#FFFFFF Manifesto, new works March 2021. See more instagram.com/morganstok.es
3-8 December 2020
4/450 Elizabeth St,
Surry Hills NSW 2010
As 2020 unfolded, our world view inadvertently shifted from the physical to the virtual. Our loved ones and colleagues were rendered to the maximum degree of pixel density our devices could handle; we became our front-cameras. The tradition of illusion in art had shifted into our palms. We were now the illusion.
Despite its appearance, ‘Homophone’ is a rumination on the virtual world. These works are a response to our escalating entrapment within our screens, a reaction to the endless stream of digital images we endure. In a digital-first world, image is mundane.
The works seek to explore the physicality of painting as well as the way we perceive image itself. Embracing the notion of end-game painting, the works have the potential to bore and confuse. The age old question, “what does it mean?” has been usurped with the more pertinent “do I ‘like’ it?”, a legitimate response to something positing to be an image in 2020.
Eschewing a manicured, well-rendered illusion in favour of sparse canvases with few, self-conscious strokes, a cynical thread runs through the pieces. They are aware of themselves as paintings and as eventual JPGs; they waver between something to look at and something to scroll past. They exist as interstices, the pace of the works lie in direct contrast to the speed of online requiring an observational discipline, an invitation to pause and look.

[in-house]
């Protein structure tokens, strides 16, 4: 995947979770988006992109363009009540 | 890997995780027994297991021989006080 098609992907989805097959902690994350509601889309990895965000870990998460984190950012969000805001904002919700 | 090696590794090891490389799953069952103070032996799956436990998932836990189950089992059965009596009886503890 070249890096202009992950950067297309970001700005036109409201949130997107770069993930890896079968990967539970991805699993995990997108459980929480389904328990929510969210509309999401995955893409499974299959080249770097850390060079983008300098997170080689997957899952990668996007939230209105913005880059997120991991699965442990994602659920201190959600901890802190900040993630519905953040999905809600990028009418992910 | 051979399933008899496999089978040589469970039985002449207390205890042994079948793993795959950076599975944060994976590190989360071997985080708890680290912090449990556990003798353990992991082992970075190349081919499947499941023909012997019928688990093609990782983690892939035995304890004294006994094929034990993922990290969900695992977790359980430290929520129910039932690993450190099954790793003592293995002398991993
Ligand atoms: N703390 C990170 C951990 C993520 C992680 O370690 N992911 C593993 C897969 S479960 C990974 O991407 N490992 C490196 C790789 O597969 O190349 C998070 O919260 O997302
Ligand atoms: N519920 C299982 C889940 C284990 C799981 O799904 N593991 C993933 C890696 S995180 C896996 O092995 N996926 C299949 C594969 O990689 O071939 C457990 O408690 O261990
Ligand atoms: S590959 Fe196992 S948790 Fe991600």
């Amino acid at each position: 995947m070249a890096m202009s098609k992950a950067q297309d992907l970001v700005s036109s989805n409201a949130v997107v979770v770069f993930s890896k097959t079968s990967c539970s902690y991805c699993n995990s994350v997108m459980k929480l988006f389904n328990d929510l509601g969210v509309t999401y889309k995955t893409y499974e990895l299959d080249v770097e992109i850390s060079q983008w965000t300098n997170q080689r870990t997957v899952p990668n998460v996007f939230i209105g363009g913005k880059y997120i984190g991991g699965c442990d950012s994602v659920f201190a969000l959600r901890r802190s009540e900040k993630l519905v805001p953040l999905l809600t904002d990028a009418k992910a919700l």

‘Homophone’ is an enquiry into the medium of painting which explores and exploits material properties of paint, canvas and timber. However, they are explorations developed through the lens of the screen and as such are self-referential products of Adobe tools: the eyedropper to pick colours, the brush to create marks, the gradient function, cut & paste.
Each painting is a formal study in colour and material, overlaid with marks which appear both accidental yet mechanical, intuitive yet intentional. They strive to be honest and abject yet covertly exist otherwise: marks made by a robot vacuum echo human marks, synthetic iridescent vinyl sits atop raw canvas, contrived organic colours live beside the real thing. Stepping back, the overall effect ranges from introspective and melancholic to sardonic.
Ironically the JPGs, which will become the end product in the lifecycle of the works, will be the way the works will be largely viewed and remembered. Any nuance or corporeality will be abolished when shifted online, completing the full circle from digital conception to painterly work back to virtuality.
As we reach the point of singularity, what is real and what is human is fast becoming a blurred question for the first time in our species’ history. By exploring perception through the physical and the tactile in a world of digital illusion, ‘Homophone’ is a quietly duplicitous reflection on a year characterised by a shared global anxiety and the increasingly critical technology that has mediated us throughout.